The president threatened to withdraw banks’ access to government funds.The Federal Government on Tuesday frowned at the poor lending attitude by Deposit Money Banks (DMBs) to agricultural, mineral resources, and small and medium-scale enterprises (SME) sectors of the country’s economy.
President Goodluck Jonathan, who was speaking at the opening of the 7th Annual Banking and Finance Conference of the Chartered Institute of Bankers of Nigeria (CIBN) in Abuja, noted that banks were not doing enough to support the real sector despite several policies and other measures by his administration to create the environment for them to thrive.
The President warned that unless banks increased their funding to these critical sectors of the economy, government may be compelled to curtail their access to public sector deposits.
The President, who was represented by the Minister of State for Finance, Yerima Ngama, said that but for the Central Bank of Nigeria, CBN’s, intervention through financial intermediation support, such as the Commercial Agricultural Credit Scheme, CACS, and Nigerian Incentive-based Risk Sharing System for Agricultural Lending, NIRSAL, the agricultural sector would have been totally lacking of the funding necessary to grow and play its roles in national development.
He lamented a situation where banks get money from the government at zero interest rate, but continued to deny the productive sectors the required funding support, adding that if they failed to play their roles, government may be compelled to withdraw further its deposits in the banks to enable it put substantial part of the fund to support the productive sectors.
The oil sector, he said, was external to the country’s economy, as there was little it was drawing from the country to create wealth.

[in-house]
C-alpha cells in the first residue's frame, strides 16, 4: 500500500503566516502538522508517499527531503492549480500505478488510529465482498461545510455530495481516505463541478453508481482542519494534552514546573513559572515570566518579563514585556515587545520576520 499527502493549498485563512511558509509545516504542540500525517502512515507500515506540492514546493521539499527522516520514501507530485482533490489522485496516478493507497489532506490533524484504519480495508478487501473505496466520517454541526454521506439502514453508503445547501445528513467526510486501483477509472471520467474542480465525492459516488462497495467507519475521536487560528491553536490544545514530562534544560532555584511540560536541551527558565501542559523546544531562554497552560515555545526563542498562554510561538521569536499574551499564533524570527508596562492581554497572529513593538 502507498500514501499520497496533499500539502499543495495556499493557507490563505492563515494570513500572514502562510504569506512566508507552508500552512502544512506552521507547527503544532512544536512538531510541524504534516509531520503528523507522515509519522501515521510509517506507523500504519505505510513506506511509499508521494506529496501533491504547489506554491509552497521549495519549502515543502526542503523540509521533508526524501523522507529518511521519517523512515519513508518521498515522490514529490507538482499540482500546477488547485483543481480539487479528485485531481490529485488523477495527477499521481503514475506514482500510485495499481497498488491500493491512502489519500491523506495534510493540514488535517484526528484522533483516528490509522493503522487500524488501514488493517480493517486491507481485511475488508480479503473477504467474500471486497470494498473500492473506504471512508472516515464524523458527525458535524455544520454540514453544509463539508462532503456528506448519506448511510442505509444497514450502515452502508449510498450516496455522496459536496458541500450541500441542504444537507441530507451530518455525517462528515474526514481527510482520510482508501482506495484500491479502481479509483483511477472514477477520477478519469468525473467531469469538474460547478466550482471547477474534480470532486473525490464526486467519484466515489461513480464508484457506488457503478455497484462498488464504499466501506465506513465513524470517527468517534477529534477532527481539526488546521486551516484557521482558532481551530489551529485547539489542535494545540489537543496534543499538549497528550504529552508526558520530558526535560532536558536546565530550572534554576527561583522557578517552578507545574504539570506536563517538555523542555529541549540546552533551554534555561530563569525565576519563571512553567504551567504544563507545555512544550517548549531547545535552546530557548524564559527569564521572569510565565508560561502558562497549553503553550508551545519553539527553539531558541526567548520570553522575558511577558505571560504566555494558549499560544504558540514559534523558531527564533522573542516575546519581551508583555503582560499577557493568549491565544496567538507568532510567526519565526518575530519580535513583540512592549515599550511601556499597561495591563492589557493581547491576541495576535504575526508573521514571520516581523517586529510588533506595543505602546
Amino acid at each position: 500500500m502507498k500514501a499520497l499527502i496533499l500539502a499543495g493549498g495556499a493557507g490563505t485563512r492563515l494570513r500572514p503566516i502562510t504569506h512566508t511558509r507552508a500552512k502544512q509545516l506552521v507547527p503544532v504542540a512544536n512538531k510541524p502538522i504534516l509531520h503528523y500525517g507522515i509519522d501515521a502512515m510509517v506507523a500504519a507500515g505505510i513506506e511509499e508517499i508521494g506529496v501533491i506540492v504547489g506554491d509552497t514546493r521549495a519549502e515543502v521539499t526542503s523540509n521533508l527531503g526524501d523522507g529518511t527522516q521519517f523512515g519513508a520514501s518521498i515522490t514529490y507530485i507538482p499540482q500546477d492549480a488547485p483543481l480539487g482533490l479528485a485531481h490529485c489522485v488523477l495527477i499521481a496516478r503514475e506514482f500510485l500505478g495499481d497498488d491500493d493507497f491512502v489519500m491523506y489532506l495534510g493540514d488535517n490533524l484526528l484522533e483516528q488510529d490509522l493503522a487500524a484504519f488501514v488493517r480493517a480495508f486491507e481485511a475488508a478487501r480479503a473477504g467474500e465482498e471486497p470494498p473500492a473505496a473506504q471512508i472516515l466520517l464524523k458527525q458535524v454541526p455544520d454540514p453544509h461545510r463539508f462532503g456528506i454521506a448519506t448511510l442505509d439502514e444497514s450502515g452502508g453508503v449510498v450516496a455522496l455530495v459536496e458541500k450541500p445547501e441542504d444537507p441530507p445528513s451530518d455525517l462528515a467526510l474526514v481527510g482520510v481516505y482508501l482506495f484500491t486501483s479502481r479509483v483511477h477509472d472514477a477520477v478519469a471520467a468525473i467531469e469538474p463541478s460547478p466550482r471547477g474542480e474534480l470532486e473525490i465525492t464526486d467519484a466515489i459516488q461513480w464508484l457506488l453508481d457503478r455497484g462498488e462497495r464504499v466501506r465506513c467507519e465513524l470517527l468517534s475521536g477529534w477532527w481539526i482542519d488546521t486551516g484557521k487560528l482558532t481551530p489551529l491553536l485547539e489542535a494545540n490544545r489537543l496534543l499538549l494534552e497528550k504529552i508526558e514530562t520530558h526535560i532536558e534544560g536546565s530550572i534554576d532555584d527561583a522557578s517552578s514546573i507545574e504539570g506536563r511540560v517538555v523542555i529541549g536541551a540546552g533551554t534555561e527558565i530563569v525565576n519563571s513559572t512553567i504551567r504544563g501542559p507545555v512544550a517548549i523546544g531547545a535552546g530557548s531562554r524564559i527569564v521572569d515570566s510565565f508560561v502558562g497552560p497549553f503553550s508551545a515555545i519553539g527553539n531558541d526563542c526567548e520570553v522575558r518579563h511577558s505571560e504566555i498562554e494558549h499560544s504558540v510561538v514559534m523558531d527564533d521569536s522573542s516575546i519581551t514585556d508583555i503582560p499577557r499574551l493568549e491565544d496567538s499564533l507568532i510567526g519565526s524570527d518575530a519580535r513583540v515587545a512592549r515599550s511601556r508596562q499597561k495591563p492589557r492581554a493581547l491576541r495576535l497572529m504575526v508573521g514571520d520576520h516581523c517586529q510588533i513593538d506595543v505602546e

Mr. Jonathan added that he would particularly want the banks to come together to do more in agricultural lending, to lift the present low capacity, to help achieve the country’s Agricultural Transformation Agenda,ATA, of making Nigeria a net exporter of food and catalyst for job creation in the economy.
“The banks must come together and see how they can put funds together to really support the farmers,” he said. “The statistics we have coming from Central Bank is that when you lend to farmers, they pay you.”
“I think we have First Bank’s experience where the percentage of the non-performing agric loans to performing is less than 1.5 per cent. So, the poor actually pay their loans. But, why are the banks always eager to go and lend to the riskier businesses than this safe agricultural businesses?
“The issue is with our psyche. We think that maybe they are not high-tech, or maybe there is too much documentation based on a loan of N50,000 or N100,000. But, as a nation, you have to look at it as your responsibility. We have to rise to that challenge and see that the banking sector should come together with a solution and no longer wait for the Central Bank to be coming with the solution.”
The banks, the President noted, needed to do more in lending to agriculture, solid minerals and the real sector, adding that unless they played their roles in a manner that suggests their readiness to support the nation’s economic development objectives, the CBN may have to introduce new policy measures that would deny the banks continued access to government deposits.
CIBN President, Segun Aina, re-assured of the Institute’s readiness to partner with government in its various initiatives aimed at deepening banking knowledge and improving delivery of top class financial services to the economy.
Mr. Aina expressed the hope that the conference would serve as a veritable platform for players in the industry to explore, share experiences and identify strategies to be pursued in ensuring that the financial services industry effectively plays its expected roles in supporting economic development.